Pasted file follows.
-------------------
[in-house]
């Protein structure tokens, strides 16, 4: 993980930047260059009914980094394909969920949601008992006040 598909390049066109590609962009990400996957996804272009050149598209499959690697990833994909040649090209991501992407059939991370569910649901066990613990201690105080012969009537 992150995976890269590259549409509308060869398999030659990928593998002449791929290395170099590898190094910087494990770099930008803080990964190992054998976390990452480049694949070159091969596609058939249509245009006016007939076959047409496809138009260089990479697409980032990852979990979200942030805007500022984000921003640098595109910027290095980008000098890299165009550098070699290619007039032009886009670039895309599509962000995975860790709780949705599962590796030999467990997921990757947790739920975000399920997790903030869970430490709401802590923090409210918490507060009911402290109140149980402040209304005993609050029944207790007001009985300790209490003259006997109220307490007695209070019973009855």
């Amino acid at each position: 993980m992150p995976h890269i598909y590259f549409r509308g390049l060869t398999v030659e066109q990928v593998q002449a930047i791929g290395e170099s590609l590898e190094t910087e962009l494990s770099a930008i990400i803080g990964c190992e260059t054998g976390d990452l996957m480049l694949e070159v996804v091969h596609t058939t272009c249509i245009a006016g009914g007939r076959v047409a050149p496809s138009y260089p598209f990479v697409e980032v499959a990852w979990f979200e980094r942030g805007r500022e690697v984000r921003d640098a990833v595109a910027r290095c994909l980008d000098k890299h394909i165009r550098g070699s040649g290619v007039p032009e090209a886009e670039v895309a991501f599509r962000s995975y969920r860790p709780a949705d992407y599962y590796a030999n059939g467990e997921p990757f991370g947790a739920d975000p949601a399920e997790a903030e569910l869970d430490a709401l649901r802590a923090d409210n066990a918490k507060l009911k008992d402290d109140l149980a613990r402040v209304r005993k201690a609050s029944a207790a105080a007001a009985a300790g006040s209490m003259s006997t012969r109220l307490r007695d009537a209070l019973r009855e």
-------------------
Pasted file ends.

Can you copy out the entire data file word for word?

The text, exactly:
[in-house]
């Protein structure tokens, strides 16, 4: 993980930047260059009914980094394909969920949601008992006040 598909390049066109590609962009990400996957996804272009050149598209499959690697990833994909040649090209991501992407059939991370569910649901066990613990201690105080012969009537 992150995976890269590259549409509308060869398999030659990928593998002449791929290395170099590898190094910087494990770099930008803080990964190992054998976390990452480049694949070159091969596609058939249509245009006016007939076959047409496809138009260089990479697409980032990852979990979200942030805007500022984000921003640098595109910027290095980008000098890299165009550098070699290619007039032009886009670039895309599509962000995975860790709780949705599962590796030999467990997921990757947790739920975000399920997790903030869970430490709401802590923090409210918490507060009911402290109140149980402040209304005993609050029944207790007001009985300790209490003259006997109220307490007695209070019973009855």
């Amino acid at each position: 993980m992150p995976h890269i598909y590259f549409r509308g390049l060869t398999v030659e066109q990928v593998q002449a930047i791929g290395e170099s590609l590898e190094t910087e962009l494990s770099a930008i990400i803080g990964c190992e260059t054998g976390d990452l996957m480049l694949e070159v996804v091969h596609t058939t272009c249509i245009a006016g009914g007939r076959v047409a050149p496809s138009y260089p598209f990479v697409e980032v499959a990852w979990f979200e980094r942030g805007r500022e690697v984000r921003d640098a990833v595109a910027r290095c994909l980008d000098k890299h394909i165009r550098g070699s040649g290619v007039p032009e090209a886009e670039v895309a991501f599509r962000s995975y969920r860790p709780a949705d992407y599962y590796a030999n059939g467990e997921p990757f991370g947790a739920d975000p949601a399920e997790a903030e569910l869970d430490a709401l649901r802590a923090d409210n066990a918490k507060l009911k008992d402290d109140l149980a613990r402040v209304r005993k201690a609050s029944a207790a105080a007001a009985a300790g006040s209490m003259s006997t012969r109220l307490r007695d009537a209070l019973r009855e």